In the industries that call Kentucky home, there is a heavily fortified, iron-clawed gate. As with bourbon and horses, the coffee industry is considered off-limits to BIPOC people in the Commonwealth and around the world.
However, why? Coffee is a fruit native to the homeland of people of color. Coffee is sown, harvested, and rooted in the soil of Africa, South America, Southern/Pacific Asia, and the Caribbean, all of which are inhabited by people of color who maintain beautiful farms. People of color are responsible for washing, drying, fermenting, and preparing coffee.
But why does the coffee industry continue to perpetuate the myth that Black people dislike coffee? Or the myth that African Americans cannot afford high-quality coffee. Or the myth that people of color are not interested in the coffee industry.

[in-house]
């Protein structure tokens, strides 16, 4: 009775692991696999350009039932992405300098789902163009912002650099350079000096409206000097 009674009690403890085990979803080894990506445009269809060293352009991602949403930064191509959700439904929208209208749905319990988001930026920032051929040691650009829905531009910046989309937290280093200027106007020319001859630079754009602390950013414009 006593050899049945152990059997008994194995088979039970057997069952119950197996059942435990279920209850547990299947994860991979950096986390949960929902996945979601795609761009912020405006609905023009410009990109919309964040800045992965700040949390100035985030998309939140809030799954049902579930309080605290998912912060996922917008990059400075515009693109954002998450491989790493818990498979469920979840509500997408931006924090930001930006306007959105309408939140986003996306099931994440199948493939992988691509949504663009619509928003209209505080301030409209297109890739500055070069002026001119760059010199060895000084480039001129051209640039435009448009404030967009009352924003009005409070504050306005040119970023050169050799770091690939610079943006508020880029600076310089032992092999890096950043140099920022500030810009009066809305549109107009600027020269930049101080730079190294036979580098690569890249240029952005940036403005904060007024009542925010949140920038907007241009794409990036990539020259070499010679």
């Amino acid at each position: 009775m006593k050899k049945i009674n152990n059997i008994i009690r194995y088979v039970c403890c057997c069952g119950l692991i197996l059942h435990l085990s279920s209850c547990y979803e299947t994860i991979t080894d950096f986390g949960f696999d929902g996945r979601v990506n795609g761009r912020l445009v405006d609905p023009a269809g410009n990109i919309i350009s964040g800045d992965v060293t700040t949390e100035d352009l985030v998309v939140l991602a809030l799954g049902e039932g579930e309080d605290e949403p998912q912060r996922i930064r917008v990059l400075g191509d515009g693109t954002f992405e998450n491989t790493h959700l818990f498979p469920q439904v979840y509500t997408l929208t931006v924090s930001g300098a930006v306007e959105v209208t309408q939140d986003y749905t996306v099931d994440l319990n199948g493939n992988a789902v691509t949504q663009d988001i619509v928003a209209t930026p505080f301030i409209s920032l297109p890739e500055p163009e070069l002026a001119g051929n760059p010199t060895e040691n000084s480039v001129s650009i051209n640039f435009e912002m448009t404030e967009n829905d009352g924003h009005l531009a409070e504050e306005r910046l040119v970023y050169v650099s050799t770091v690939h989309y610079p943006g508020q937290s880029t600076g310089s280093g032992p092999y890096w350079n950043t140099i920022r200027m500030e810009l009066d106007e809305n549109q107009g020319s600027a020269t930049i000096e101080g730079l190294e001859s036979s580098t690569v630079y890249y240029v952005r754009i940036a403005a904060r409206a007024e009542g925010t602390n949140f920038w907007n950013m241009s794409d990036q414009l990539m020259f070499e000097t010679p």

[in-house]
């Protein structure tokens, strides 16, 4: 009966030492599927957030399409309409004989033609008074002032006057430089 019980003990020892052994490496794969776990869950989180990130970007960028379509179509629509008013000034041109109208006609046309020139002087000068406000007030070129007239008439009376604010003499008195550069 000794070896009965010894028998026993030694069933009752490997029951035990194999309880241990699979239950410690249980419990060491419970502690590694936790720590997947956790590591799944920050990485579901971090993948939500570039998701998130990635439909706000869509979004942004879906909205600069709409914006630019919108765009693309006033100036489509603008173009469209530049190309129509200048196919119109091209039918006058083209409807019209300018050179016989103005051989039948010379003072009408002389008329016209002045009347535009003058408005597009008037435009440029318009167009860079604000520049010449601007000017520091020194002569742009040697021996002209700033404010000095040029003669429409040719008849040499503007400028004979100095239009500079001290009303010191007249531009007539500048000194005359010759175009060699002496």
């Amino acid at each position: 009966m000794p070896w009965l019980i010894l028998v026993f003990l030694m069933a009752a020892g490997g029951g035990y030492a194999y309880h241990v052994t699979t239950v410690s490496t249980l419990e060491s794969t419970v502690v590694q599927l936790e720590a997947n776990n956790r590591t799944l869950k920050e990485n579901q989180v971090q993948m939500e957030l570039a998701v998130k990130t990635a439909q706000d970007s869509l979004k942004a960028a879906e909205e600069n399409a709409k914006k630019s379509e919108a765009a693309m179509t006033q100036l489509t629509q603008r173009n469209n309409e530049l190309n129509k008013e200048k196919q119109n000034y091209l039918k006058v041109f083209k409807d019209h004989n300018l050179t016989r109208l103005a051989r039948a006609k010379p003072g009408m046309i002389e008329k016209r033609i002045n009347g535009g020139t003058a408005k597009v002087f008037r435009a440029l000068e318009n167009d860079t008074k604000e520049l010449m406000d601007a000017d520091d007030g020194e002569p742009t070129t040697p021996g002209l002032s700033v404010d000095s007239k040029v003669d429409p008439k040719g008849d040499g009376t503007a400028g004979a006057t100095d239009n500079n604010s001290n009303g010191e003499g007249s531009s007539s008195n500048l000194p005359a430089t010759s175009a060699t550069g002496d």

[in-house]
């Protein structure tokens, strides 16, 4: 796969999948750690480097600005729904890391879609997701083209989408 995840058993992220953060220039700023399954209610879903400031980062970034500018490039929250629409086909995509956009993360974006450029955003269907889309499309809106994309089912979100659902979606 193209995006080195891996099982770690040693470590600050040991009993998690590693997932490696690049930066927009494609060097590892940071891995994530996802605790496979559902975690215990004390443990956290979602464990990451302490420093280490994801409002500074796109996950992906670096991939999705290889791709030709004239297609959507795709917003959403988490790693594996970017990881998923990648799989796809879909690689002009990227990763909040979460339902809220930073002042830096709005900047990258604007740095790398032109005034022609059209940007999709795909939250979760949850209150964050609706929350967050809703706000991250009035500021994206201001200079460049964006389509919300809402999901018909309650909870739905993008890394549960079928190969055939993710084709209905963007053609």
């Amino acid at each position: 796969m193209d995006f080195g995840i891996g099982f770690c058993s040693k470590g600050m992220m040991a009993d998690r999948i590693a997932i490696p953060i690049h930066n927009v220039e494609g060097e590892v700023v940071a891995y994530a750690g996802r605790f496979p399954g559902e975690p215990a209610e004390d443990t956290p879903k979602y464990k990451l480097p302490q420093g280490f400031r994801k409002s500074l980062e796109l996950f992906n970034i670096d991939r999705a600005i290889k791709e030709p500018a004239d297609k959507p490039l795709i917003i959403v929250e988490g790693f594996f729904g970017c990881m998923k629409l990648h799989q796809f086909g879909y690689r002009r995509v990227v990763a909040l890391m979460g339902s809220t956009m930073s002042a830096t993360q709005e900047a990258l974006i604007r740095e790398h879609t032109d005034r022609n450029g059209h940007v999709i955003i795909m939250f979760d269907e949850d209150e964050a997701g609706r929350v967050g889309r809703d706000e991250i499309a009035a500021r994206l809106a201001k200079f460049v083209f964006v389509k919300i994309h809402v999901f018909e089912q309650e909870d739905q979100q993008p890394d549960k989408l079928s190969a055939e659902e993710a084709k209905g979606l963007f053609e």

Being Black and drinking coffee in Louisville prior to 2020 was a confusing maze. The spark of West Lou Coffee during the pandemic gave Black Louisvillians a boost in the specialty coffee industry and sparked an energy around not only who can be behind the bar, serving others, but also in the warehouse with the coffee bean’s mechanics. Along with Black baristas who spearheaded local momentum within local cafes, West Lou Coffee broadened the education and scope of Black coffee people’s involvement in Louisville’s coffee industry.